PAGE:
Graffiti City Art Park
According to 48-year-old tattoo artist Rafael Reyes, “graffiti” is a dirty word around here. Spray painting on a wall can result in felony vandalism charges. However, it’s not always easy to distinguish illegal graffiti from the 185 pieces of outdoor public art legally commissioned by the City of Reno, many of which are spray-painted.
Watching the community embrace street art got Reyes wondering how artists could improve as large-scale painters. As a tattoo artist, he knows the value of practice.
“Most of these guys work by themselves in the dark,” he said. “They hide it from their family. That’s so fucking sad.”
He and fellow tattoo artist and muralist Vaka opened a new art supply shop next door to Reyes’s tattoo parlor on Wells Avenue. The shop is called Graffiti City and sells all the necessities for making art on walls of all sizes. He said it’s an environment where artists are free to talk about their projects without feeling like vandals.
Not too long after the opening, Jonny Gama, a friend of Vaka and Reyes, suggested they needed a legal wall for artists to practice on. He mentioned a warehouse at the end of Dermody Way in Sparks. It’s part of a complex of structures on a five-acre property that backs up to the railroad tracks. The current owner is absent. The City of Sparks is unable to contact him. According to Reyes, graffiti artists have been tagging the inside of the warehouse for years.
In November, Reyes, Vaka and Gama began the process of acquiring the property through the Adverse Possession Law, under which legal ownership of an abandoned property can be transferred to another individual who maintains it for five years. The occupant also must pay the property taxes for that time. Reyes said the guys have already put down $48,000 for three years of back taxes.
Word went out on social media about the new “Graffiti City Art Park,” and artists showed up to hit the walls in broad daylight. Since November, dozens of new artworks have gone up outside the building.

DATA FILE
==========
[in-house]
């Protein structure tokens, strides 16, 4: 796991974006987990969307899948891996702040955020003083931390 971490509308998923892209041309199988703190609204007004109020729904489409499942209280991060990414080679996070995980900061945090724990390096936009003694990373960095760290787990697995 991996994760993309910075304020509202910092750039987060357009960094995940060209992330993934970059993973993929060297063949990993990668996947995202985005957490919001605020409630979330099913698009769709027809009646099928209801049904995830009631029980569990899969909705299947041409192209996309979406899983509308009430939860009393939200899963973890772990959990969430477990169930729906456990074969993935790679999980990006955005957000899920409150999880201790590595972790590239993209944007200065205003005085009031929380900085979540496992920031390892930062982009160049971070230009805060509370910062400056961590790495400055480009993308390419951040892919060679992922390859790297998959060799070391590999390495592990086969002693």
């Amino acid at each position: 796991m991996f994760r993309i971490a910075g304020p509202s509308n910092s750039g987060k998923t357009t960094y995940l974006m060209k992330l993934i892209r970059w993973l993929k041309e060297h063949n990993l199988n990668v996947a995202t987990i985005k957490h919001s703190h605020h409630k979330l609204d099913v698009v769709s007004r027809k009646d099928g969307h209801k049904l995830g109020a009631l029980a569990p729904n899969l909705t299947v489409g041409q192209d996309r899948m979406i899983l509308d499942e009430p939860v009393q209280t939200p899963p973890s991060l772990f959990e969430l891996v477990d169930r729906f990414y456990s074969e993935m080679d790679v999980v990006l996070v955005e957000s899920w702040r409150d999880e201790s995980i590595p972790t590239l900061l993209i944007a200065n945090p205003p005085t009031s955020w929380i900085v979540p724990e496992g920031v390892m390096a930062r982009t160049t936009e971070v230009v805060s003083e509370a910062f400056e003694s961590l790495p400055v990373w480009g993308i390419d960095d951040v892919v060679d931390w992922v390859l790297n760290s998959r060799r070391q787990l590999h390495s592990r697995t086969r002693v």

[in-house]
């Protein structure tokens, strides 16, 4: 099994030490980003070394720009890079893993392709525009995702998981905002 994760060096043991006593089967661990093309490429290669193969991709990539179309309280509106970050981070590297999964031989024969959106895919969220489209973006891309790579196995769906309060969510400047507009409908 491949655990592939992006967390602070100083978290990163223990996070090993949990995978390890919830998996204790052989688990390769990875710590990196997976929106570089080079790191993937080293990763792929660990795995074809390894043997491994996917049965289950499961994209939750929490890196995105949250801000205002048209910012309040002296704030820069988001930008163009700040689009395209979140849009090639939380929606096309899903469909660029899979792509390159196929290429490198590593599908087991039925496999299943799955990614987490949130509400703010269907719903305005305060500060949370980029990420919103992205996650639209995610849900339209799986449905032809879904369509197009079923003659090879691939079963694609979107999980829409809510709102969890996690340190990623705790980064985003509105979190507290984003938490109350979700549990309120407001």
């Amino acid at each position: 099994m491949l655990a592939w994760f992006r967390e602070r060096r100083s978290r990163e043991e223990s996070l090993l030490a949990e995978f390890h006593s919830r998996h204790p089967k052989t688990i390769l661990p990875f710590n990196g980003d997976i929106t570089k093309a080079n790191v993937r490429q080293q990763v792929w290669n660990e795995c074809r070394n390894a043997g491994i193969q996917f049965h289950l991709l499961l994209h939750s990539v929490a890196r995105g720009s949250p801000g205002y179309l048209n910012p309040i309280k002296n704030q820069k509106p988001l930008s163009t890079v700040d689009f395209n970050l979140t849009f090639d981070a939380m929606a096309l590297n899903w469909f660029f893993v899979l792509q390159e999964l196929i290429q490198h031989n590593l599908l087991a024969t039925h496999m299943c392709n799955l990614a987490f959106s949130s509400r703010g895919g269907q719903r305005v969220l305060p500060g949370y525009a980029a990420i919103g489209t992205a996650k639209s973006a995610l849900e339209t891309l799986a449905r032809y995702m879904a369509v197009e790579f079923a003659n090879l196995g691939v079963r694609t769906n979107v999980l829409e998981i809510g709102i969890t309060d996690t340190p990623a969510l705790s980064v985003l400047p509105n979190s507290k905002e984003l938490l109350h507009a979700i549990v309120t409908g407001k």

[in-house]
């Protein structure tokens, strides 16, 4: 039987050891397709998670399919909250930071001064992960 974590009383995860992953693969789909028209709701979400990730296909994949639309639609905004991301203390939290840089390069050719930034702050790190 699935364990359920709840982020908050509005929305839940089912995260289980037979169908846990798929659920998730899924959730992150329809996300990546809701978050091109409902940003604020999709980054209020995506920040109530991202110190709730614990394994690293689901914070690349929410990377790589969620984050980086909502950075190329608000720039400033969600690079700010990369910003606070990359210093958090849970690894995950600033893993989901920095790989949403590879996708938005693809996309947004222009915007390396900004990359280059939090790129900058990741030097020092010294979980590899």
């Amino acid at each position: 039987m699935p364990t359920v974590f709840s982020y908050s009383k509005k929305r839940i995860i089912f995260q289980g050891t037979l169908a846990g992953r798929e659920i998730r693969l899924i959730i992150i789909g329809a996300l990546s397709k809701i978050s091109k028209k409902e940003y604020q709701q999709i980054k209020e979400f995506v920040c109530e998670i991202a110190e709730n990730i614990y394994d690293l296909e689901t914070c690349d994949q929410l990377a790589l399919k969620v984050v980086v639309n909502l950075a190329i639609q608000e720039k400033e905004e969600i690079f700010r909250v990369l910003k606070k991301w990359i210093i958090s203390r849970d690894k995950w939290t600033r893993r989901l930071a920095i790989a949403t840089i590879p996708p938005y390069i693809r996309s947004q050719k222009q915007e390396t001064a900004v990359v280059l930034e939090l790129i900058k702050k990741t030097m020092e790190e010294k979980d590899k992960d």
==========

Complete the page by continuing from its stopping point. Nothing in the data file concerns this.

“The graffiti community is real tight,” said Vaka. “We may not know each other, but we hear [about stuff] and we’re on it.” Vaka painted a piece next to other renowned local artists Joe C. Rock and Erik Burke, a.k.a. OverUnder.
However, what they are doing isn’t completely legal. According to Shirle Eiting, assistant city attorney for the City of Sparks, the Sparks Fire Department has condemned buildings on the property because of the hazardous glass, scrap metal and trash inside the structures. “Do not enter” signs have been posted.
“Having a graffiti park in the city of Sparks is not a legal business, nor is that area properly zoned for a graffiti park,” Eiting said, adding that Reyes cannot make a motion to change the zoning because he’s not the legal owner.
In their commitment to their cause, Reyes and the guys solicited help from artists to clean up the property. Over the weekend of Jan. 13, with heavy machinery donated from Herc Rentals, dozens of people removed trash and tires.
“I should have taken my time and taken the right steps,” said Reyes, “but shit like this is so cool—why not?”
Reyes, Vaka and Gama envision the future of Graffiti City Art Park as a safe place where artists paint, families hang out, food trucks are posted and everyone is comfortable being themselves.